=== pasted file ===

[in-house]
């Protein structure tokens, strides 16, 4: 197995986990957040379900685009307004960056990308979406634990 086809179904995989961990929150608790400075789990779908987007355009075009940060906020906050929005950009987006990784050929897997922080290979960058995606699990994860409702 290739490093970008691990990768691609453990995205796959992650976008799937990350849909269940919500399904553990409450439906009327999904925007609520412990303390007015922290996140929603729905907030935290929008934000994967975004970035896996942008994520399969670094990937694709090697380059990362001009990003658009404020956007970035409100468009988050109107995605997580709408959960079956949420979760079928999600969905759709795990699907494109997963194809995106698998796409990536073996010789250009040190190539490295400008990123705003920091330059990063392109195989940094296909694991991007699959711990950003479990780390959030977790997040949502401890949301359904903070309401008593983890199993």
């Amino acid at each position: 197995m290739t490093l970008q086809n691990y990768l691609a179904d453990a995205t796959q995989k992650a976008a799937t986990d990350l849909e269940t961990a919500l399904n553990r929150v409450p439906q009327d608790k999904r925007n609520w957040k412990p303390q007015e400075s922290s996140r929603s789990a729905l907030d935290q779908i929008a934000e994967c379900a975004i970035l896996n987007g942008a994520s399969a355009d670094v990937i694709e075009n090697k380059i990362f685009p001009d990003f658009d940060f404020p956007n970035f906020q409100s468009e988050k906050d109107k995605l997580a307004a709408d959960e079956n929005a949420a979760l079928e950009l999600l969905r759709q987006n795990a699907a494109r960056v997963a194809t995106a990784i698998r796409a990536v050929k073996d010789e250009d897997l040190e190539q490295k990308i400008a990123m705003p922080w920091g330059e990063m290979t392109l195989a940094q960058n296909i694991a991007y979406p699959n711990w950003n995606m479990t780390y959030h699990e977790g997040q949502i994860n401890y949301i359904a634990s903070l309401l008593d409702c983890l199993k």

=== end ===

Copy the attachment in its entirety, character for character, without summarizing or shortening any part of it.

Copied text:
[in-house]
């Protein structure tokens, strides 16, 4: 197995986990957040379900685009307004960056990308979406634990 086809179904995989961990929150608790400075789990779908987007355009075009940060906020906050929005950009987006990784050929897997922080290979960058995606699990994860409702 290739490093970008691990990768691609453990995205796959992650976008799937990350849909269940919500399904553990409450439906009327999904925007609520412990303390007015922290996140929603729905907030935290929008934000994967975004970035896996942008994520399969670094990937694709090697380059990362001009990003658009404020956007970035409100468009988050109107995605997580709408959960079956949420979760079928999600969905759709795990699907494109997963194809995106698998796409990536073996010789250009040190190539490295400008990123705003920091330059990063392109195989940094296909694991991007699959711990950003479990780390959030977790997040949502401890949301359904903070309401008593983890199993």
């Amino acid at each position: 197995m290739t490093l970008q086809n691990y990768l691609a179904d453990a995205t796959q995989k992650a976008a799937t986990d990350l849909e269940t961990a919500l399904n553990r929150v409450p439906q009327d608790k999904r925007n609520w957040k412990p303390q007015e400075s922290s996140r929603s789990a729905l907030d935290q779908i929008a934000e994967c379900a975004i970035l896996n987007g942008a994520s399969a355009d670094v990937i694709e075009n090697k380059i990362f685009p001009d990003f658009d940060f404020p956007n970035f906020q409100s468009e988050k906050d109107k995605l997580a307004a709408d959960e079956n929005a949420a979760l079928e950009l999600l969905r759709q987006n795990a699907a494109r960056v997963a194809t995106a990784i698998r796409a990536v050929k073996d010789e250009d897997l040190e190539q490295k990308i400008a990123m705003p922080w920091g330059e990063m290979t392109l195989a940094q960058n296909i694991a991007y979406p699959n711990w950003n995606m479990t780390y959030h699990e977790g997040q949502i994860n401890y949301i359904a634990s903070l309401l008593d409702c983890l199993k």